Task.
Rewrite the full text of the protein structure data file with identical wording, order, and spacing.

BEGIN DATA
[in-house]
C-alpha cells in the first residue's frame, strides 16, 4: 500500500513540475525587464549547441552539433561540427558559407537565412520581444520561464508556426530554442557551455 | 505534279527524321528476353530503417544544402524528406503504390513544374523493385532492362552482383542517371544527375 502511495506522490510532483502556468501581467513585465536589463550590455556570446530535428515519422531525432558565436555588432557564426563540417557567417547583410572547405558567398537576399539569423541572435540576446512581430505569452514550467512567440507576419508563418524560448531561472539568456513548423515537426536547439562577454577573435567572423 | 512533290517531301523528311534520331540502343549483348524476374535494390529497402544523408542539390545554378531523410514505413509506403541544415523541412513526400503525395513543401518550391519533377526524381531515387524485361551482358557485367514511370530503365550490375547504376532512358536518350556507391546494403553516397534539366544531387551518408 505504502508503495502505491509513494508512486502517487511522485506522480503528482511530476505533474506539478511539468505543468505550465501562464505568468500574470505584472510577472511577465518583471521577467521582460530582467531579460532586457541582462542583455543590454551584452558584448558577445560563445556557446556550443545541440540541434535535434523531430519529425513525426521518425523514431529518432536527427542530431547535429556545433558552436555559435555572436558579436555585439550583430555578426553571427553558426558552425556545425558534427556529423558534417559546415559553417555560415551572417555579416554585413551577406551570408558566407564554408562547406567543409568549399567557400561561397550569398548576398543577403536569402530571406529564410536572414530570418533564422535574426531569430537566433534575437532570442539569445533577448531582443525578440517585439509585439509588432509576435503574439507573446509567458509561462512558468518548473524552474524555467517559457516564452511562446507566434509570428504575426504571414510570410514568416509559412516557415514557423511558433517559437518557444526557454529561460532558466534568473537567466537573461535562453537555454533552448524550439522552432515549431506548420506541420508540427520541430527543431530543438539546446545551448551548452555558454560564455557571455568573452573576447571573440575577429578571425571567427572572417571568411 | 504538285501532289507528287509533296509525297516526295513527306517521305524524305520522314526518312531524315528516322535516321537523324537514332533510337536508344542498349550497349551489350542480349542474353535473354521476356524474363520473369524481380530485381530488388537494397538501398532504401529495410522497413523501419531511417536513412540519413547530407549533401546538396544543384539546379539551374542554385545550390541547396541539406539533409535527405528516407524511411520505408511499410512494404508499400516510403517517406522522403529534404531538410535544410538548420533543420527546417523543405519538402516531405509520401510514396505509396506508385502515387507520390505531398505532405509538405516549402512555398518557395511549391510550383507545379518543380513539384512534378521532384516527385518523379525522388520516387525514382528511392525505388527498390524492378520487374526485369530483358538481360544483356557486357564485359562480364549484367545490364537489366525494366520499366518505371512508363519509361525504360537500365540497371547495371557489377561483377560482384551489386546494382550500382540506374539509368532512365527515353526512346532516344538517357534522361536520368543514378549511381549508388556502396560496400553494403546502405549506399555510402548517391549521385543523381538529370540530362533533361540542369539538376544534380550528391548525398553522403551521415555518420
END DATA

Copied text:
[in-house]
C-alpha cells in the first residue's frame, strides 16, 4: 500500500513540475525587464549547441552539433561540427558559407537565412520581444520561464508556426530554442557551455 | 505534279527524321528476353530503417544544402524528406503504390513544374523493385532492362552482383542517371544527375 502511495506522490510532483502556468501581467513585465536589463550590455556570446530535428515519422531525432558565436555588432557564426563540417557567417547583410572547405558567398537576399539569423541572435540576446512581430505569452514550467512567440507576419508563418524560448531561472539568456513548423515537426536547439562577454577573435567572423 | 512533290517531301523528311534520331540502343549483348524476374535494390529497402544523408542539390545554378531523410514505413509506403541544415523541412513526400503525395513543401518550391519533377526524381531515387524485361551482358557485367514511370530503365550490375547504376532512358536518350556507391546494403553516397534539366544531387551518408 505504502508503495502505491509513494508512486502517487511522485506522480503528482511530476505533474506539478511539468505543468505550465501562464505568468500574470505584472510577472511577465518583471521577467521582460530582467531579460532586457541582462542583455543590454551584452558584448558577445560563445556557446556550443545541440540541434535535434523531430519529425513525426521518425523514431529518432536527427542530431547535429556545433558552436555559435555572436558579436555585439550583430555578426553571427553558426558552425556545425558534427556529423558534417559546415559553417555560415551572417555579416554585413551577406551570408558566407564554408562547406567543409568549399567557400561561397550569398548576398543577403536569402530571406529564410536572414530570418533564422535574426531569430537566433534575437532570442539569445533577448531582443525578440517585439509585439509588432509576435503574439507573446509567458509561462512558468518548473524552474524555467517559457516564452511562446507566434509570428504575426504571414510570410514568416509559412516557415514557423511558433517559437518557444526557454529561460532558466534568473537567466537573461535562453537555454533552448524550439522552432515549431506548420506541420508540427520541430527543431530543438539546446545551448551548452555558454560564455557571455568573452573576447571573440575577429578571425571567427572572417571568411 | 504538285501532289507528287509533296509525297516526295513527306517521305524524305520522314526518312531524315528516322535516321537523324537514332533510337536508344542498349550497349551489350542480349542474353535473354521476356524474363520473369524481380530485381530488388537494397538501398532504401529495410522497413523501419531511417536513412540519413547530407549533401546538396544543384539546379539551374542554385545550390541547396541539406539533409535527405528516407524511411520505408511499410512494404508499400516510403517517406522522403529534404531538410535544410538548420533543420527546417523543405519538402516531405509520401510514396505509396506508385502515387507520390505531398505532405509538405516549402512555398518557395511549391510550383507545379518543380513539384512534378521532384516527385518523379525522388520516387525514382528511392525505388527498390524492378520487374526485369530483358538481360544483356557486357564485359562480364549484367545490364537489366525494366520499366518505371512508363519509361525504360537500365540497371547495371557489377561483377560482384551489386546494382550500382540506374539509368532512365527515353526512346532516344538517357534522361536520368543514378549511381549508388556502396560496400553494403546502405549506399555510402548517391549521385543523381538529370540530362533533361540542369539538376544534380550528391548525398553522403551521415555518420